Earlier this year I did my first ever SoCal race, the Red Trolley Crit. The text report is here.
The visual one is below.
A few notes.
First, since I sat up in the last lap, I didn't bother checking the results. However, it's abundantly clear from the clip, and also the raw video, that I never argued when I found myself on a particular rider's wheel. His number: 556.
Just before I finalized the clip (I finalized it four times as my computer kept crashing and losing stuff each time), I learned the results had been posted for the race. I searched for 556.
He got 4th.
It was a tough, tough race, especially closer to the front, and to pull off essentially second in the field sprint (the first two riders separated themselves from the field), that's pretty impressive. I just wish I followed him just a few more laps!
Second, I point out a couple minor "events".
The first involved a rider that swerved in Turn 1 with no apparent need. The rider in front of him went through okay but he swerved a foot outside very suddenly. You can easily see the resulting ripple effect. One of the things about racing is that you can't arbitrarily swerve while riding in a group. If you made the mistake of picking the wrong line, you have to pay for the consequences. Ride through what you should have avoided.
It's possible to move your wheels laterally without moving your body, but, again, such moves should be made within your little bubble of space. Your responsibility as a rider is to make such a bubble as small as possible, meaning you feel comfortable with others close by.
Once you arbitrarily violate other riders' bubbles, you become dangerous.
So that's the first bit.
Another is a tail wagging acceleration. If you look around at the other riders, it's not totally necessary. This particular move wasn't dangerous, but you just have to watch out because the rider's bubble gets bigger.
The third and fourth events involve the same rider, I think (he looks the same). The third involved a very minor impact with yours truly. I put it in the clip because the rider didn't mean to hit me, he just moved over a bit much and hit me. I wasn't sure after that "event" if I'd maybe made a mistake.
However, later, it became clear that the rider wasn't comfortable in the field. That's the fourth event.
After I finished the first few edits, I contemplated removing all of the "event" sections. I didn't want to necessarily pick on someone. But then a couple people pointed things out. Friends mentioned that if I ever had constructive criticism for them, they'd welcome hearing it. And one pointed out that I may save someone else's pelvis by helping others become safer, smoother riders.
The riders in question are obviously strong because they were in the race, but with some work on riding closer in the field (and more smoothly - like #556 actually), they would probably see a huge, huge jump in race performance.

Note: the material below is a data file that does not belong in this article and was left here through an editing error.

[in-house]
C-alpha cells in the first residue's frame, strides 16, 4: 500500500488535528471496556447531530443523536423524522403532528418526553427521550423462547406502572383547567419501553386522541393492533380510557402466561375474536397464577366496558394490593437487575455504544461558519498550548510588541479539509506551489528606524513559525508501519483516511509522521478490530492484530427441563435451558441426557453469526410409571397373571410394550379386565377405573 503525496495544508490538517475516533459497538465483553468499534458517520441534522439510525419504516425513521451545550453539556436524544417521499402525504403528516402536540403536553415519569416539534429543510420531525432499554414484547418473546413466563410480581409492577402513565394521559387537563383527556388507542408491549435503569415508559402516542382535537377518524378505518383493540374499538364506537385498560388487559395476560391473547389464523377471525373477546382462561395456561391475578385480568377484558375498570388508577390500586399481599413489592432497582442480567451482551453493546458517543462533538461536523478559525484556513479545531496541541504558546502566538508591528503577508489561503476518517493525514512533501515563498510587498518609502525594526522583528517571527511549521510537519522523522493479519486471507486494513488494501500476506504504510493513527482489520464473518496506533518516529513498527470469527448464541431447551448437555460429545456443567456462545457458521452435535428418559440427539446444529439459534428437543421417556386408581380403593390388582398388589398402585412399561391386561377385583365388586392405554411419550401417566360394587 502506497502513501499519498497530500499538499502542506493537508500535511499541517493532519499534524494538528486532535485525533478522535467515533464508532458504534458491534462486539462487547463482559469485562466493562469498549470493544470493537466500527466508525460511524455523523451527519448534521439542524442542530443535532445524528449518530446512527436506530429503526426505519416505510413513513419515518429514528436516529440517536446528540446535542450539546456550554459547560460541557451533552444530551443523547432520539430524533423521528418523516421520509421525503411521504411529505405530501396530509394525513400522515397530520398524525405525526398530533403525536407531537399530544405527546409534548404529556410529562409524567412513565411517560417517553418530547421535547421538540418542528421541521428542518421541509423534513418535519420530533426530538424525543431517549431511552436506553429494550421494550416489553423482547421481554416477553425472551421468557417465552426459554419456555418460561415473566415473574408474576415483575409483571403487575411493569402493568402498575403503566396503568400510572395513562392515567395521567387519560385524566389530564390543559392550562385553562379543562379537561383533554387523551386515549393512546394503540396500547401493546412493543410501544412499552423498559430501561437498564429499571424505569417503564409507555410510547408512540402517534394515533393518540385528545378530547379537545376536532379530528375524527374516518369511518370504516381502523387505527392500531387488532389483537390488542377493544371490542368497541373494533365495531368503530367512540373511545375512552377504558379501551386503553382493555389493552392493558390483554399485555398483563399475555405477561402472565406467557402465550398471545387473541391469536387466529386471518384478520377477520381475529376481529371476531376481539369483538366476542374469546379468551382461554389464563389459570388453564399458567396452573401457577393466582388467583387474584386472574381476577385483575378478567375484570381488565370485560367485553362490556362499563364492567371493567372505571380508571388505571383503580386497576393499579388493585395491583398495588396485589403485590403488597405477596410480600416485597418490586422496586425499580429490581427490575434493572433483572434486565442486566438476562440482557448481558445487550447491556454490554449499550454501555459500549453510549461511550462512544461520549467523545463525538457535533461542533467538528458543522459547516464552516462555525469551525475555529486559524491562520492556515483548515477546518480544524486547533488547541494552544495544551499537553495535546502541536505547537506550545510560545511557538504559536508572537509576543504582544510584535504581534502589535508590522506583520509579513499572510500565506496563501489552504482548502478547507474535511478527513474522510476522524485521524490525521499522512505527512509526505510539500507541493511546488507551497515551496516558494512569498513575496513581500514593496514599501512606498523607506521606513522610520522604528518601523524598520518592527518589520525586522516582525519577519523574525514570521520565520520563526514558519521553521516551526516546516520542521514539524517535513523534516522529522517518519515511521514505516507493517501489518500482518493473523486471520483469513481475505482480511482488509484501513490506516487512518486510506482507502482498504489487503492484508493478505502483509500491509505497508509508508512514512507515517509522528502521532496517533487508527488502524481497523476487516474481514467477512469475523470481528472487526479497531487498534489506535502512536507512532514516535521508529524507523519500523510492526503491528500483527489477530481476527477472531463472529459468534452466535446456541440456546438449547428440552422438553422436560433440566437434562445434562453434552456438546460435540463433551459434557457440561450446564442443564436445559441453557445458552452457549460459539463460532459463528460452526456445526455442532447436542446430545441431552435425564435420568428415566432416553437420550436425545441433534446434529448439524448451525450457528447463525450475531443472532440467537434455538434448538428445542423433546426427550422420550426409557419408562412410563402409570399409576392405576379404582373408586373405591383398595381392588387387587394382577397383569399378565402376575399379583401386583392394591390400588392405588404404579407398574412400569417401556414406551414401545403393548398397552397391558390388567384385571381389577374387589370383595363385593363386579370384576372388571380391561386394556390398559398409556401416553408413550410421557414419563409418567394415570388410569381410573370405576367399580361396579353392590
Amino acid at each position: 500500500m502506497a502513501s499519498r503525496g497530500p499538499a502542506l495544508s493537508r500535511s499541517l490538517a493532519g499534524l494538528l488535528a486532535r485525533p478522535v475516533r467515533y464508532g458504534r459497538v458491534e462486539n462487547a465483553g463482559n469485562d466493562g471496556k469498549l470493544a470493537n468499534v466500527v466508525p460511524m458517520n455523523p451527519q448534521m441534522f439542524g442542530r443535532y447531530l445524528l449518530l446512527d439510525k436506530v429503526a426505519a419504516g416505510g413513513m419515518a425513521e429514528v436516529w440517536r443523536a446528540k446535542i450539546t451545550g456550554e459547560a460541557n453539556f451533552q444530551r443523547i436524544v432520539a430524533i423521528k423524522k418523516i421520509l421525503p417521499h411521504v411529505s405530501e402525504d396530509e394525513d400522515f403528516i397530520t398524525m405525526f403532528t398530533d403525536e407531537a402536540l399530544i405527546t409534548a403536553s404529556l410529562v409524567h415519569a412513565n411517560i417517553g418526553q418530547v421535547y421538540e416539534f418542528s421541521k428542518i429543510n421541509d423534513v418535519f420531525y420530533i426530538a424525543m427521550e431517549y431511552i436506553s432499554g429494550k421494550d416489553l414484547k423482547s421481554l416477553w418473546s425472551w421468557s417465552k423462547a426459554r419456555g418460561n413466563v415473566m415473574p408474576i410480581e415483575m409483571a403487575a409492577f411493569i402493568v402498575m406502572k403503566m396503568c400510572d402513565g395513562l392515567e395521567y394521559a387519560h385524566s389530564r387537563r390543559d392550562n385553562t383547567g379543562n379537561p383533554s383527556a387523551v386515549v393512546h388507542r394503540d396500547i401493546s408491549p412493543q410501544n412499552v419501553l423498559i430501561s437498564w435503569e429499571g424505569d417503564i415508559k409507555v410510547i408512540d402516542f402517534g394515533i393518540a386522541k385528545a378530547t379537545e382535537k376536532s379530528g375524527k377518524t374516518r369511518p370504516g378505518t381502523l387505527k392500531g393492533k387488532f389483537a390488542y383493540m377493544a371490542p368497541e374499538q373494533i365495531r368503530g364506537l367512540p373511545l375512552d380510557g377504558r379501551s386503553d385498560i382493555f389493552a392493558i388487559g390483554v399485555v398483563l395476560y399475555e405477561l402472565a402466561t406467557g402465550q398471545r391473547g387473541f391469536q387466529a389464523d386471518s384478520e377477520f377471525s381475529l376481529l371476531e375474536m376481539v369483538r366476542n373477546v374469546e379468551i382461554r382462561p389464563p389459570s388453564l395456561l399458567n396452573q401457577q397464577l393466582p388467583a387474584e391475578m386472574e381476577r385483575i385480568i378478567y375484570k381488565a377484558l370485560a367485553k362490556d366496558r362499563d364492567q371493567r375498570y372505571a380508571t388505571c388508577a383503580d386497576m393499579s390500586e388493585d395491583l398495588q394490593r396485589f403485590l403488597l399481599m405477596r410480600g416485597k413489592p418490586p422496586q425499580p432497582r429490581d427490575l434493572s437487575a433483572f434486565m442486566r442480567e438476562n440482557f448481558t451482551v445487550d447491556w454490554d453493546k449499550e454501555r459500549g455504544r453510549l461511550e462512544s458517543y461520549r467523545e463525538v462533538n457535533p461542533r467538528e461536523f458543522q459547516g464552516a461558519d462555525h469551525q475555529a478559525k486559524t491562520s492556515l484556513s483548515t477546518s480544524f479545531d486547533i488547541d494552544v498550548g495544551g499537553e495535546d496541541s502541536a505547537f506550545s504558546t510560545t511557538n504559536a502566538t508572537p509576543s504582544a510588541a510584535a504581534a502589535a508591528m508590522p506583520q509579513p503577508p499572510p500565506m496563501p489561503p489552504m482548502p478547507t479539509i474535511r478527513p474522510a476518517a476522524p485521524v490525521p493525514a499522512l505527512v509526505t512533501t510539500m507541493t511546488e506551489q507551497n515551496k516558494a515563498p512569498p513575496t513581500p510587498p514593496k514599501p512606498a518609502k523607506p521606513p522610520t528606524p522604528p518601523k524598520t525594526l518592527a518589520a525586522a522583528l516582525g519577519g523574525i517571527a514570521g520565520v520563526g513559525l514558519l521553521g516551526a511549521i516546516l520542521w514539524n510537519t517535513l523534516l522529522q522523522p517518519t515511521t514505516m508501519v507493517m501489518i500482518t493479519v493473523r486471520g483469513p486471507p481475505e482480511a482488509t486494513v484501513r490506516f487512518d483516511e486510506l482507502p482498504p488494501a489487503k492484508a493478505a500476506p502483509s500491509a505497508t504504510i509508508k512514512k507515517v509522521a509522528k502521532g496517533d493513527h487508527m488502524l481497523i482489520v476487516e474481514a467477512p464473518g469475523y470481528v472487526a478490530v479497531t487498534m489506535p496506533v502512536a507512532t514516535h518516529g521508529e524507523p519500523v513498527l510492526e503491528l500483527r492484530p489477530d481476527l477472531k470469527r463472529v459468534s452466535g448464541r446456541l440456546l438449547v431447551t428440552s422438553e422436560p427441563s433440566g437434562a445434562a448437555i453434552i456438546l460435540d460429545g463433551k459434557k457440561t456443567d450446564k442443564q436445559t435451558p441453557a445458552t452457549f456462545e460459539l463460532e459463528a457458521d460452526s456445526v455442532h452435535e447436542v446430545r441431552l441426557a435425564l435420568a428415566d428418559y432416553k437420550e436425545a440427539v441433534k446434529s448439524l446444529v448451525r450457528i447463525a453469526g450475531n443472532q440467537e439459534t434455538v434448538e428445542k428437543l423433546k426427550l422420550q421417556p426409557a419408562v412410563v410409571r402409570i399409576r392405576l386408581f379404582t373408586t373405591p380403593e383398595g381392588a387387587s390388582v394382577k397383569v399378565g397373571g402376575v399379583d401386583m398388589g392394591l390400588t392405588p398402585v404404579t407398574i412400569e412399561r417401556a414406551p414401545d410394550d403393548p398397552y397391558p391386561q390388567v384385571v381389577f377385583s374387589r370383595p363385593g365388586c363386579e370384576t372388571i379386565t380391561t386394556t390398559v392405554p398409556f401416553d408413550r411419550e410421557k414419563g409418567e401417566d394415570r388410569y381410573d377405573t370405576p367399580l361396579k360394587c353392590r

And racing would be more fun, more safe, for everyone - them, the riders around them, everyone. It's a win-win. So I included the events.
Third, I've gotten a few requests, probably from participants, regarding when I'd have the clip uploaded. Each clip uploaded represents a good 5-10 hours of editing, probably more. I think this one has approached 20 or 30 hours due to multiple reviews of the entire raw data So I'm sorry that the clip wasn't up a week or two ago, but I wanted to post a clip that I could defend from any (objective) criticism.
And speaking of which...
The "ghastly" music (one viewer's comment, and my brothers love that term, they really get a kick out of it) is all stuff my two brothers did with their bands. Some songs in my brothers' repertoires date back 20 years, recorded in a bedroom on a 4-track. Others were recorded in the highest end studios. Both were trained in the classics, have a deep understanding of music theory. They used their knowledge to write or play songs that, at first glance, seem pretty simple. But if you were at our household while they were practicing scales, memorizing chords, and quizzing each other on a "ghastly" sounding keys (their favorite keys were usually "something flat minor"), you'd understand just how much work went into their music.
I may have been a Cat 2 violinist (All-States and such), but they were much, much better than that. I find their music inspiring and still play their music regularly on the trainer, in the car, and have been for many years. I wish I could use more of their songs but unfortunately the song needs a certain rhythm, and they didn't record too much other genre-stuff. Too, many of them aren't G rated (in words or in theme) and other ones are a bit too out there.
Finally, just so everyone knows, any mistakes in the clip are mine.